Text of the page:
Now, the Exynos 2200 is finally official. The headline feature is a new "Samsung Xclipse 920 GPU" that was co-developed by AMD. Samsung says the GPU uses AMD's RDNA 2 architecture, the same as AMD's Radeon desktop GPUs, and will bring "hardware-accelerated ray tracing" to mobile devices.

David Wang, the SVP of AMD's Radeon division, said, "Samsung's Xclipse GPU is the first result of multiple planned generations of AMD RDNA graphics in Exynos SoCs." Previous reports have indicated that Samsung isn't just eyeing smartphones but eventually wants to put together an Apple M1-fighting ARM laptop chip.

The CPU is about what you would expect from a 2022 ARM chip. The 4 nm SoC has one Cortex X2 CPU for single-threaded performance, three Cortex A710 cores, and four low-power Cortex A510 cores, just like Qualcomm's 2022 chip, the Snapdragon 8 Gen 1. These are all new ARM v9 cores, with the X2 and little cores both being 64-bit only.

Despite finally announcing the Exynos 2200, Samsung's announcement does not put to bed any questions about a troubled development of the Exynos 2200. The press release and product site are both lacking many of the details that are typically disclosed at this point. For instance, Samsung has not made any performance claims about the Exynos 2200 CPU or GPU. If you read through the Exynos 2100 press release from this time last year, you'll see claims like 30 percent better CPU multi-core performance and 40 percent faster graphics.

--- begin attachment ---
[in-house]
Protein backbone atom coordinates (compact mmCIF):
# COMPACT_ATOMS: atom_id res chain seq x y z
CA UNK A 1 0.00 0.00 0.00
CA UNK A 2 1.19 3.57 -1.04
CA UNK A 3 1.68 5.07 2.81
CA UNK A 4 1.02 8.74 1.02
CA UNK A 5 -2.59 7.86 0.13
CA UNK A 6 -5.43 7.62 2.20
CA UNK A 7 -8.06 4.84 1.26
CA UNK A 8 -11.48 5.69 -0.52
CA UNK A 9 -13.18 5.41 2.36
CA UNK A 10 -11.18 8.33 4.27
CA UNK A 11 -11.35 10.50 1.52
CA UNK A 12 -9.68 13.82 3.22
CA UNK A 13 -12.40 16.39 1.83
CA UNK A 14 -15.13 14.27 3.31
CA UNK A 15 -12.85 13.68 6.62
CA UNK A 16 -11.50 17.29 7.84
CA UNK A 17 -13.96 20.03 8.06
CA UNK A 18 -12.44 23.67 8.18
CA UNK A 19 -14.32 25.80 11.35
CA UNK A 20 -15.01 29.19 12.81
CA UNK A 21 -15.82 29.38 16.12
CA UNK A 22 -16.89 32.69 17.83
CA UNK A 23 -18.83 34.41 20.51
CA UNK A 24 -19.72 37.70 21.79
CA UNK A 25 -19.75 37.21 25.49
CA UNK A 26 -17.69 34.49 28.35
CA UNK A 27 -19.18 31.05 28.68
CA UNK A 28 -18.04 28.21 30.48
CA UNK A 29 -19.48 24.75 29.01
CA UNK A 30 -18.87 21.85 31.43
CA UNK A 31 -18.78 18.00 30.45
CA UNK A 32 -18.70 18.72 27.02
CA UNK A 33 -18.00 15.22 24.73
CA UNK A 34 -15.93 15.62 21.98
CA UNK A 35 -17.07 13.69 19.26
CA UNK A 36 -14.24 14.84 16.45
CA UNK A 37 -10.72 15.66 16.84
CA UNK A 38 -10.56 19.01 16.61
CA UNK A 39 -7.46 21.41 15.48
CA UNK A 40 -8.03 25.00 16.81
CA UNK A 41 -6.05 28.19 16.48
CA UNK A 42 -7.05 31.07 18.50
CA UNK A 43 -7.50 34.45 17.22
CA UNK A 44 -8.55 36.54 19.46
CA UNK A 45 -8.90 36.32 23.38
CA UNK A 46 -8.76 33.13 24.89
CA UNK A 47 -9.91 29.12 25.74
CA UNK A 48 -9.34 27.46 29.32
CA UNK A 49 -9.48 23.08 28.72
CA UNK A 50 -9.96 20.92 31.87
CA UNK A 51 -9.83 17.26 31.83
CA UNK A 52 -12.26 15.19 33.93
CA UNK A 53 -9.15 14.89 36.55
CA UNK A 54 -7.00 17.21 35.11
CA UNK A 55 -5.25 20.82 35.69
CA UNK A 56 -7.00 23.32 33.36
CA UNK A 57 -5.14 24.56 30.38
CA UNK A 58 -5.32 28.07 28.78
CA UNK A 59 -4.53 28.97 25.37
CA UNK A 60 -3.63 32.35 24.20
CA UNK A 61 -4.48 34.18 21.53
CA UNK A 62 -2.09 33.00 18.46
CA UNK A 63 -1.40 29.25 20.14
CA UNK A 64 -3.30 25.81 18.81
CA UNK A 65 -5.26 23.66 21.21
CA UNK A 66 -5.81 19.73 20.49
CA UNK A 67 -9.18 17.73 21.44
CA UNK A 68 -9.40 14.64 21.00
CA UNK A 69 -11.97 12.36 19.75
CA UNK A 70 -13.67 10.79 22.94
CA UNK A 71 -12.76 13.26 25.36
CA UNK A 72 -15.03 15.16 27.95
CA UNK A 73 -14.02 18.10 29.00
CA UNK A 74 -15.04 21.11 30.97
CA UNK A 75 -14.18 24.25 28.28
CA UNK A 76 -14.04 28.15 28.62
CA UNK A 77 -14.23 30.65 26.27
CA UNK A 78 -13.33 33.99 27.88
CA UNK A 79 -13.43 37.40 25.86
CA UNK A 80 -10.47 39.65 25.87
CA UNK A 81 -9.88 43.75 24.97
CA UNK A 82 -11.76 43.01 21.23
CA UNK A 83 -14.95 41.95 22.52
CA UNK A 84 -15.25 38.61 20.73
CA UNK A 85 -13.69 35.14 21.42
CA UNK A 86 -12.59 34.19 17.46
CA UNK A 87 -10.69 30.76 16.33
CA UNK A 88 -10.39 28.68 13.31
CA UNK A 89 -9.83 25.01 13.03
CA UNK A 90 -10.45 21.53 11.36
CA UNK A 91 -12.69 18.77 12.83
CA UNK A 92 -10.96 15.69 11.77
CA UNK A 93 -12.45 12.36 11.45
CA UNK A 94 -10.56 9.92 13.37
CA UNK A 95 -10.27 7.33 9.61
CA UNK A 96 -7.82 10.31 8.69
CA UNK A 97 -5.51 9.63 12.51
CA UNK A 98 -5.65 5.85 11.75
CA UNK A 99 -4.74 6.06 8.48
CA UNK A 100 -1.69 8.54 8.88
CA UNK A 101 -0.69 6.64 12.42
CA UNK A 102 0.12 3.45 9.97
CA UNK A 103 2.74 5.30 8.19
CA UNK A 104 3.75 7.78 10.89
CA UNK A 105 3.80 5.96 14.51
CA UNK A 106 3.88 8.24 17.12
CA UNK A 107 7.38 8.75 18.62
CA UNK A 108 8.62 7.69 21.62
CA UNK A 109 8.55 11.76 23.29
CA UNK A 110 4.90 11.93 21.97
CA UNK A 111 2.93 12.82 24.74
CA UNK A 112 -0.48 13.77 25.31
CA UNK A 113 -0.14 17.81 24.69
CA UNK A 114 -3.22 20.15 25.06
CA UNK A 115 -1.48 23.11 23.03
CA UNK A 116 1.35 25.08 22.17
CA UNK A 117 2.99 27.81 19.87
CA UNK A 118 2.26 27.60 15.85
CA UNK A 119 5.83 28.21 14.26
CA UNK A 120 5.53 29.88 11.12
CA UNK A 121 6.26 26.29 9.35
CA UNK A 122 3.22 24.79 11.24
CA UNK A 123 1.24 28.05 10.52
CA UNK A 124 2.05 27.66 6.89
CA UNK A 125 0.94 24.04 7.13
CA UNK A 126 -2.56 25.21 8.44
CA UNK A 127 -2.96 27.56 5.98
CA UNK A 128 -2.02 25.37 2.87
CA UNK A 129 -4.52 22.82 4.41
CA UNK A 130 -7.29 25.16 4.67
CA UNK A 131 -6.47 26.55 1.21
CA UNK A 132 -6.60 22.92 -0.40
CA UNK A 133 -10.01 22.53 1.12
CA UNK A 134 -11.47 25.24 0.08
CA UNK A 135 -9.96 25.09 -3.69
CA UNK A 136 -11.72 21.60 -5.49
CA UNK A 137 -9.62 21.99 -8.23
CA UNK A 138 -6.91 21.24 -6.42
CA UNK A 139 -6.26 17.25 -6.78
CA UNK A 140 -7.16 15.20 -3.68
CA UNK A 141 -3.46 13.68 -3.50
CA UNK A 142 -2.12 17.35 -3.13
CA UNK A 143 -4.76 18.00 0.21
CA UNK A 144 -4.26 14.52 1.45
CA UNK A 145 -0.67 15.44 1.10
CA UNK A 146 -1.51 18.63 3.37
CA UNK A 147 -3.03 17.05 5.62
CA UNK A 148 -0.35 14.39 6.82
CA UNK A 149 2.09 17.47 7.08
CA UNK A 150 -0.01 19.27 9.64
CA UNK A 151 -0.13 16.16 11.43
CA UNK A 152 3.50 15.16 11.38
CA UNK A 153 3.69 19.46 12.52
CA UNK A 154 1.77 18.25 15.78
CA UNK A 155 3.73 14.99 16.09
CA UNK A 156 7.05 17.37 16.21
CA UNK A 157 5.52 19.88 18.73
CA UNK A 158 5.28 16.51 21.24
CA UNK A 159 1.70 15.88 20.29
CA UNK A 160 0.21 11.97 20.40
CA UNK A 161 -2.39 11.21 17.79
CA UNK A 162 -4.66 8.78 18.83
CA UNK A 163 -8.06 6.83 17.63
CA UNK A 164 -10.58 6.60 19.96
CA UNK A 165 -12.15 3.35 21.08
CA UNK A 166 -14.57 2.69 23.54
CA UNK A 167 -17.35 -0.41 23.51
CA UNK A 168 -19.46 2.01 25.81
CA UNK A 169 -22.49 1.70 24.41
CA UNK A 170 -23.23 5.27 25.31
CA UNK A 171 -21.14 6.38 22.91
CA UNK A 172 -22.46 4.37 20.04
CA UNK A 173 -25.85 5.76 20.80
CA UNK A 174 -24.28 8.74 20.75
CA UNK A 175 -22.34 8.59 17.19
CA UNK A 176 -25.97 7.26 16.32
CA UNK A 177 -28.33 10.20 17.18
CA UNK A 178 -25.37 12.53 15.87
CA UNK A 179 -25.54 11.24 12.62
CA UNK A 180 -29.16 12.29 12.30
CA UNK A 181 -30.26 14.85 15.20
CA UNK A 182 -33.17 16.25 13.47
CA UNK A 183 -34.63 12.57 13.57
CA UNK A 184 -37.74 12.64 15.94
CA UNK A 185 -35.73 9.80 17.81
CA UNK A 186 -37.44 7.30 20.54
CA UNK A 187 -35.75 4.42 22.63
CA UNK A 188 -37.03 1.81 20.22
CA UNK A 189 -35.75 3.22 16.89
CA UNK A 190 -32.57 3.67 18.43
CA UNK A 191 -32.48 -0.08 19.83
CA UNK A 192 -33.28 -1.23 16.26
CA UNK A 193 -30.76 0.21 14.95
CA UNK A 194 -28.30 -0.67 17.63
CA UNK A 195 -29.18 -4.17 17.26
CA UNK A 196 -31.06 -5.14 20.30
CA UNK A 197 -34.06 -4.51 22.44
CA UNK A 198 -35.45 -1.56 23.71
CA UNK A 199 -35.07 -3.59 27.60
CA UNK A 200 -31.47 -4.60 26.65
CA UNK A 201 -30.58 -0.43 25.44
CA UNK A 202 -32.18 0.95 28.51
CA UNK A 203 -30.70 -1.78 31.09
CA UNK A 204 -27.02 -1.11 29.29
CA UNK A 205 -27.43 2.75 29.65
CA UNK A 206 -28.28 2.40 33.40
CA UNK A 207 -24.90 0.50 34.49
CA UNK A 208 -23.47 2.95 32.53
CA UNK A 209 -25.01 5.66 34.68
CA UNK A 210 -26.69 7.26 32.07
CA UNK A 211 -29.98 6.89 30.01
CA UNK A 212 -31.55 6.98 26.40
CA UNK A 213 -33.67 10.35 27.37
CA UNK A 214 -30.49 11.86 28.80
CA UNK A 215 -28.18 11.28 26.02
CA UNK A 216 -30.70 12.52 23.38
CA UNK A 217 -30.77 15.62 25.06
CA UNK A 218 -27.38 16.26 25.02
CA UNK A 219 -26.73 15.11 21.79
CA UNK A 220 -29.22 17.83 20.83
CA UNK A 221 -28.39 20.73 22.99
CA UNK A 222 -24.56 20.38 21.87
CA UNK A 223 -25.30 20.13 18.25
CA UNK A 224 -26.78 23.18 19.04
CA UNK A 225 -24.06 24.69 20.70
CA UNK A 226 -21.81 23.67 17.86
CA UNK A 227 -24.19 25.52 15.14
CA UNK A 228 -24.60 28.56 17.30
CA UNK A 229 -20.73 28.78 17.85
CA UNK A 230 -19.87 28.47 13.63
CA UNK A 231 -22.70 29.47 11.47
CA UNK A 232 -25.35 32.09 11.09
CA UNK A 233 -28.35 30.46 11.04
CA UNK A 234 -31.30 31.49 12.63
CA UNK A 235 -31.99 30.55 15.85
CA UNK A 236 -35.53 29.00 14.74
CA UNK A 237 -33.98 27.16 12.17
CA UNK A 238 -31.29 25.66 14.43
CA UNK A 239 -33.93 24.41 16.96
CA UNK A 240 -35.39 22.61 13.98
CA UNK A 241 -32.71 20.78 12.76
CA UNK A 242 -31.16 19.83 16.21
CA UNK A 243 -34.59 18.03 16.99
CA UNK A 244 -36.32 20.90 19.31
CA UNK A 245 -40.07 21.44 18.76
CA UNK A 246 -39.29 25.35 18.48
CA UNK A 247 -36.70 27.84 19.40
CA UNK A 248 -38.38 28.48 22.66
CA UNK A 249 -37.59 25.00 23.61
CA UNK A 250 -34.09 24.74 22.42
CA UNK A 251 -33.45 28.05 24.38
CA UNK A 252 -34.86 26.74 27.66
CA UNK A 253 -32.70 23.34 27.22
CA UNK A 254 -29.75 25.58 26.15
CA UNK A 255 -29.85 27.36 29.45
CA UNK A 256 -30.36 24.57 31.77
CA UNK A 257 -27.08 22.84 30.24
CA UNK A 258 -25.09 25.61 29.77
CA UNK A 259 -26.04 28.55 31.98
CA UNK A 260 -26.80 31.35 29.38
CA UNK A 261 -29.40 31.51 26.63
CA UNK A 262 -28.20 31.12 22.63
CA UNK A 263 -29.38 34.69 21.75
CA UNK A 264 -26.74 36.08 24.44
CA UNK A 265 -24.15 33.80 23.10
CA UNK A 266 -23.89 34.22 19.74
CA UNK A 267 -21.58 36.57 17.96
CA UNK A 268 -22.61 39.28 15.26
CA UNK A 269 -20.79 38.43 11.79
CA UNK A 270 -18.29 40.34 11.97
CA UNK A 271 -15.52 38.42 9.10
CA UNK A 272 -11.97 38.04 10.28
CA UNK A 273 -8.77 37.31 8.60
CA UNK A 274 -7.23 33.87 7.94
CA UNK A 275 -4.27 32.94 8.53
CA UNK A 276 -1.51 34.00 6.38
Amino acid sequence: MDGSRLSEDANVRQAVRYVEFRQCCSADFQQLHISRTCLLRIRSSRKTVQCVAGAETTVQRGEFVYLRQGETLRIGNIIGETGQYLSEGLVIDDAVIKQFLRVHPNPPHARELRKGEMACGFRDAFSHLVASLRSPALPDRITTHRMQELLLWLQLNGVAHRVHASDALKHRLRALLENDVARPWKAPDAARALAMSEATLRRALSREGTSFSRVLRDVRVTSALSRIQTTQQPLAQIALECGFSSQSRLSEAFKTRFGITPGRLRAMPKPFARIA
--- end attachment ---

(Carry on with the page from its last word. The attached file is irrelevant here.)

Leaks have pointed to thermal issues with the Exynos 2200 which could potentially lead to lower performance than its main competitors: Qualcomm's Snapdragon 8 Gen 1, MediaTek's Dimensity 9000, and Apple's A15.

Also at The Verge, SamMobile, and Bloomberg.

Related: Samsung Ends Development on Custom ARM Cores, Signals Layoffs at Austin, Texas R&D Center


Original Submission

posted by janrinok on Wednesday January 19, @02:03PM   Printer-friendly [Skip to comment(s)]
from the umbrella++ dept.

Open Invention Network expands Linux patent protection:

Today, everyone -- yes, even Microsoft -- use Linux and open-source. It's been years since Linux was under attack by SCO for imaginary copyright violations, and then Microsoft CEO Steve Ballmer claimed that Linux violated over 200 of Microsoft's patents. So over 15-years ago, the Open Invention Network (OIN) patent consortium was formed to defend Linux against intellectual property (IP) attacks. Even so, Linux and open-source software are still under attack from patent trolls and other attackers. That's where the Open Invention Network (OIN) steps up by expanding its patent non-aggression coverage by updating its Linux System definition.

The OIN, the world's largest patent non-aggression community in history, is adding the following programs and components to the Linux System: .NET, ONNX, tvm, Prometheus, Helm, Notary, Istio, Nix, OpenEmbedded, CoreOS, uClibc-ng, mbed-tls, musl, SPDX, AGL Services, OVN, FuseSoc, Verilator, Flutter, Jasmine, Weex, NodeRED, Eclipse Paho, Californium, Cyclone, and Wakaama, among others. Altogether 337 new software components are being added. This brings the total number of protected packages to 3,730.

Yes, that includes a programming environment, .NET, from Microsoft; Prometheus, the open-source time-series monitoring program; and Helm, the Kubernetes DevOps framework. In short, OIN's protecting parasol against open-source's IP enemies has grown ever wider, ever more protective.